Heart of Darkness: Pursuing Justice and Keeping Sean Bell’s Memory Alive

Nicholas Powers Jan 13, 2007

policebrutality 1The New Year was a few hours old when Valerie Bell began a 50-day vigil for her son Sean Bell, the 27 year-old man killed by NYPD at a Queens nightclub on the day of his wedding. Family and friends unrolled a banner across the street from the 103rd precinct with the demand “Never Again” printed under Bell’s face. Around his image are 50 bullet holes, each one numbered.

Participants hope the light of the vigil will guide people back to the marches and rallies demanding justice for Bell that were gathering momentum before Christmas and New Year. Black New York came out in the thousands. But headlines of Bell’s murder are now covered by gift wrap and party confetti. The test of this movement is if it can regain the force that was building before the holidays.

“It took thousands of people marching in the streets to get even indictments in the Diallo case but those officers still got off,” said City Councilman Charles Barron. “Now we want more than indictments; we want convictions.”


Reverend Al Sharpton had planned a silent march for Dec. 15. But, the 40,000 people who came refused to keep quiet. They counted out loud the 50 shots. They accused the NYPD of genocide. Many were Blacks who saw themselves in Bell. Some were hard-left groups like the Worker’s World and International Socialist Organization who saw in Bell a martyr.

The signs ranged from “Improve Police and Community Relations Now” to “Stop the Racist NYPD”. The mixed messages fused into rage heard along the affluent Fifth Avenue shopping strip. Tourists stared, some scared, some laughing and many taking souvenir photos of the march.

Marchers became silhouettes on the windows of the upscale stores as their voices thundered down the avenue. The masses of people turned on 34th Street to end at Seventh Avenue. Rev. Sharpton ducked into a nearby hotel. Protesters milled about with no speech to sum up actions into a symbol of progress. The marchers waved signs as police guided them out of the barricades and back to the sidewalks.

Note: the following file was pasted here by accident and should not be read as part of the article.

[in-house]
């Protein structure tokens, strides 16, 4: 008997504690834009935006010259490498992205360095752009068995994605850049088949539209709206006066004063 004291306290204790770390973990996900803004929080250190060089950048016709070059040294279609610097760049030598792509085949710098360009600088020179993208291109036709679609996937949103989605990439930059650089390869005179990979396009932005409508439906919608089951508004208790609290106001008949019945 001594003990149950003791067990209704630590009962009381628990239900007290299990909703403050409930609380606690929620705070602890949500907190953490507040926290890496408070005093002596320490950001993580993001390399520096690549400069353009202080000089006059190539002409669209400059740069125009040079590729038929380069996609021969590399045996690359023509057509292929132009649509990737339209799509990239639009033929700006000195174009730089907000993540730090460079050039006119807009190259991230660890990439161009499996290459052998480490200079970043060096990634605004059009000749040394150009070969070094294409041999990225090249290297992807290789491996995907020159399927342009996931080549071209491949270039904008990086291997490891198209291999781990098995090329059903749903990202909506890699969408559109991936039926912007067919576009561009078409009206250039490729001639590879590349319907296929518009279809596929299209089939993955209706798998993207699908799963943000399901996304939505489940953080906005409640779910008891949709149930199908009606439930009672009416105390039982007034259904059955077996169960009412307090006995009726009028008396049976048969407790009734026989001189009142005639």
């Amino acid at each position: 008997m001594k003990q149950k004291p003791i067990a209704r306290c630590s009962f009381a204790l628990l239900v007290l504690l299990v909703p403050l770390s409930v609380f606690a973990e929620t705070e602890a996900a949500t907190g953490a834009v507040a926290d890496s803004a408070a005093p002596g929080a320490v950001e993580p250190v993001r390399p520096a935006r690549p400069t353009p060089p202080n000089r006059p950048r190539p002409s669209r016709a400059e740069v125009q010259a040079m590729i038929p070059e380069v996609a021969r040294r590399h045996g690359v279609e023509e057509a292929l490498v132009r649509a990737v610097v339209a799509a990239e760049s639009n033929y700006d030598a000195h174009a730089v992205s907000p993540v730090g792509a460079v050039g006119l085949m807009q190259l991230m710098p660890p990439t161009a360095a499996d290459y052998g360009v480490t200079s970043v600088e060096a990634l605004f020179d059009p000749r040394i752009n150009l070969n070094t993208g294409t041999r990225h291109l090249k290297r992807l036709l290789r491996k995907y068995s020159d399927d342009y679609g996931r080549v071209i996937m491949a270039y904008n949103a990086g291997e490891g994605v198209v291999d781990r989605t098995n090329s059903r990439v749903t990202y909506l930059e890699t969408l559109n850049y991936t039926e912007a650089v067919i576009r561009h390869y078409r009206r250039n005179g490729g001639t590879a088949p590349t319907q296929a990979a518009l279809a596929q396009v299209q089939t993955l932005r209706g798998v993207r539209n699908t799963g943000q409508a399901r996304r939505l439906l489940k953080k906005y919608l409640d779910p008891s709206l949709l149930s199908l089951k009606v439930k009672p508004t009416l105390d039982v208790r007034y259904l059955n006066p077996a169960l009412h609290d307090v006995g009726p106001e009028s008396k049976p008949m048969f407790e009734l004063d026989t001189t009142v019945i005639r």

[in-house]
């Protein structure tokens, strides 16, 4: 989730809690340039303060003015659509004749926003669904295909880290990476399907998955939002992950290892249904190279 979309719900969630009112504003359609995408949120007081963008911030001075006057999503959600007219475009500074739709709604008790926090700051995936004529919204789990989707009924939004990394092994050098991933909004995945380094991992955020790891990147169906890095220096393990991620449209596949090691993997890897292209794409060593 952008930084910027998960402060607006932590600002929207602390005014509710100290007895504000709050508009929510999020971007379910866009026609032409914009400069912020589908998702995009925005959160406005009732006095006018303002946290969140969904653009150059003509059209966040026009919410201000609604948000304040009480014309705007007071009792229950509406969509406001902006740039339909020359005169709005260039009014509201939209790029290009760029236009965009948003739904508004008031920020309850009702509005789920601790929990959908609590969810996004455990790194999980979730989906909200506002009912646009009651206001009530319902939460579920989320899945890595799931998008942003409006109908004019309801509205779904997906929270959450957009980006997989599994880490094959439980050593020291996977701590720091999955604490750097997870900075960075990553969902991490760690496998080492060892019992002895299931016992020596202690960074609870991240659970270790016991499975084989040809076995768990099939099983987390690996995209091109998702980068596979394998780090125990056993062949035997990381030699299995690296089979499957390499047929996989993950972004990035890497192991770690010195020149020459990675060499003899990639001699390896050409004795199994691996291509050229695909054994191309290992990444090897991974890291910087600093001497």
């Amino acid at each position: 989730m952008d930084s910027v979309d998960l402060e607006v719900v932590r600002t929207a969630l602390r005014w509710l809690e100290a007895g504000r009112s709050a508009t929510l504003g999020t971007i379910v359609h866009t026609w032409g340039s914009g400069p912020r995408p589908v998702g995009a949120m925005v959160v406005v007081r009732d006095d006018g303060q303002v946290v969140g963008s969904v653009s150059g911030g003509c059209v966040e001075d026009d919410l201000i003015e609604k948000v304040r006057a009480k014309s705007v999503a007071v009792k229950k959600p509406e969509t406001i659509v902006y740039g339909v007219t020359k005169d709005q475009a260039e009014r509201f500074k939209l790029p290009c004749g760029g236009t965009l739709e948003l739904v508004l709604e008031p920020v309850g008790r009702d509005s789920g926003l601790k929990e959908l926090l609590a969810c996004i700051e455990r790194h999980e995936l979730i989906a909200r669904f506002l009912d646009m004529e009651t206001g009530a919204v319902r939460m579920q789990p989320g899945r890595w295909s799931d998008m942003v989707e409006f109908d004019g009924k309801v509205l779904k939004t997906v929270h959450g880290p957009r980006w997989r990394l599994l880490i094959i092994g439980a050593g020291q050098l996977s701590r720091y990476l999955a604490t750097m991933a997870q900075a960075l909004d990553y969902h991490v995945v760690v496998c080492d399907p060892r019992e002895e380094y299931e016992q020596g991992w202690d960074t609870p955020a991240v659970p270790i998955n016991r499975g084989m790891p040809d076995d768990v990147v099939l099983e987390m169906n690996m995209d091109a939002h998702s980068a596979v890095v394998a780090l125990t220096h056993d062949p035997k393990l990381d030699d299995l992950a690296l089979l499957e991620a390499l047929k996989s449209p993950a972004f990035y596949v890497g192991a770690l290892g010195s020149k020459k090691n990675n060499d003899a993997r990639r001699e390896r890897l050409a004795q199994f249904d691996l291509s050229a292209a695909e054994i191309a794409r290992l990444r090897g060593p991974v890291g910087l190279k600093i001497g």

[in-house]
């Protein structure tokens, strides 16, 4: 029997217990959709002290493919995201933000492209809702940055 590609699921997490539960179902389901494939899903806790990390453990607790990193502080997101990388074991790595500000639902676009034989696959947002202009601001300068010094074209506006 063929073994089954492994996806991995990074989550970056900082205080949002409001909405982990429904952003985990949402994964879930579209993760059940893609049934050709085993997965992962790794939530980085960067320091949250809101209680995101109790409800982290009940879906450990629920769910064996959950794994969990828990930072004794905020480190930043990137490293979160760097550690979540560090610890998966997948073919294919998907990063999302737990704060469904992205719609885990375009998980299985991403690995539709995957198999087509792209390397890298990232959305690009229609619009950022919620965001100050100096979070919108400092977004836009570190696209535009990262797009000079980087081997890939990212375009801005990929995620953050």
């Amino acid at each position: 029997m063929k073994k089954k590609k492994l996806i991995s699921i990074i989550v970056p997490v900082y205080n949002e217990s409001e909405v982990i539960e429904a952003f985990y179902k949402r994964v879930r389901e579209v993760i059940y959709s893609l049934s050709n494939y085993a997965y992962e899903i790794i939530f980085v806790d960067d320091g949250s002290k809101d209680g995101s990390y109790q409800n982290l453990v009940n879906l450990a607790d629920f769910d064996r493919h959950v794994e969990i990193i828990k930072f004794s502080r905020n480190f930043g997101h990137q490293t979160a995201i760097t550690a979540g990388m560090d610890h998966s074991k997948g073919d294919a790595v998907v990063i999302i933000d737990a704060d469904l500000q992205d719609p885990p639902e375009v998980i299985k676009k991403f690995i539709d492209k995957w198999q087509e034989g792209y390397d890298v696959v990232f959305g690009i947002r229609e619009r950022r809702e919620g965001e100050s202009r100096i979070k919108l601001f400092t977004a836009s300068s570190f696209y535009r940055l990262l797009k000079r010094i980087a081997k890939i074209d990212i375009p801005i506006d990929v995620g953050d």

Five days later, the December 12th Movement gathered activists on Nassau Street. Only two hundred people showed up. And at first the feeling of power and danger was missing. As they waited, a woman complained, “This pig said I hope I won’t be disappointed, there’s more press than us.”

The march began to move and people yelled “Fight Fascism” and “Kelly Must Go!” Police with bullhorns guided marchers through the streets into a bottle-neck and stopped them before they got near the stock exchange. Frustrated, they chanted louder as march leaders negotiated with the NYPD.

Organizer Roger Wareham bartered with Officer Smolka, his hands pointing to the streets ahead as if trying to part curtains. Smolka held his ground as organizers weighed the threat and the promise. “Go back! Go back!” Marchers turned around shaking their heads.

The march surged up Broad Street as late activists arrived by the hundreds. Scuffles with police spilled into the street like whirlpools. NYPD squeezed the march back onto the sidewalk where it moved to Wall Street and ended at a line of grim-faced cops in riot gear.

The stock exchange was just across the street. Police manned barricades as marchers cursed them. The yelling got white-hot until City Councilman Charles Barron climbed a trash can and focused the fury on the next goal. “We will march to the U.N. on Jan. 29.” he shouted and pointed, as if nailing each word with his finger. “We will be back!”


After the marches and rallies, Queens District Attorney Richard Brown convened a grand jury to review the evidence to see if indictments of police officers are necessary. In the past, convicting cops accused of police brutality has been a near-impossibility. Sustaining public pressure has proved just as difficult. The 50-Day Boycott, called for by Barron and Sharpton and Malik Shabazz of the New Black Panthers did not dent the holiday shopping. After the Sharpton’s march on Fifth Avenue, I asked a black woman if she was committing to the boycott. She sucked her teeth and said, “I ain’t given up Christmas.”

Her reaction was echoed by dozens of others. I asked Barron about the boycott and its relevance. “We don’t know what else to do,” he said in exasperation. “They are still killing us and no matter what we say or do it will be less than what they do to us.”

For now the vigil, along with the dimming media spotlight, are keeping Bell’s face visible. The lamps around the banner show who was lost. Bell had a confident squint in his eye. A smile bends his mouth, but not enough to break his cool pose.

Before sunrise Bell’s mother, Valerie Bell arrived and the family closed around her. She kept to herself and when I gave her my condolences she blinked back fresh pain. “God bless you,” she said. “Thank you for coming.”

Although the first splash of news coverage has come and gone, people still come. “Earlier tonight a man brought us donuts,” said one of attendees at the vigil. Others come to answer quieter needs. A black man stood and stared at Sean Bell’s face, slowly touched it and walked away.

Photo by: Stanley W. Rogouski

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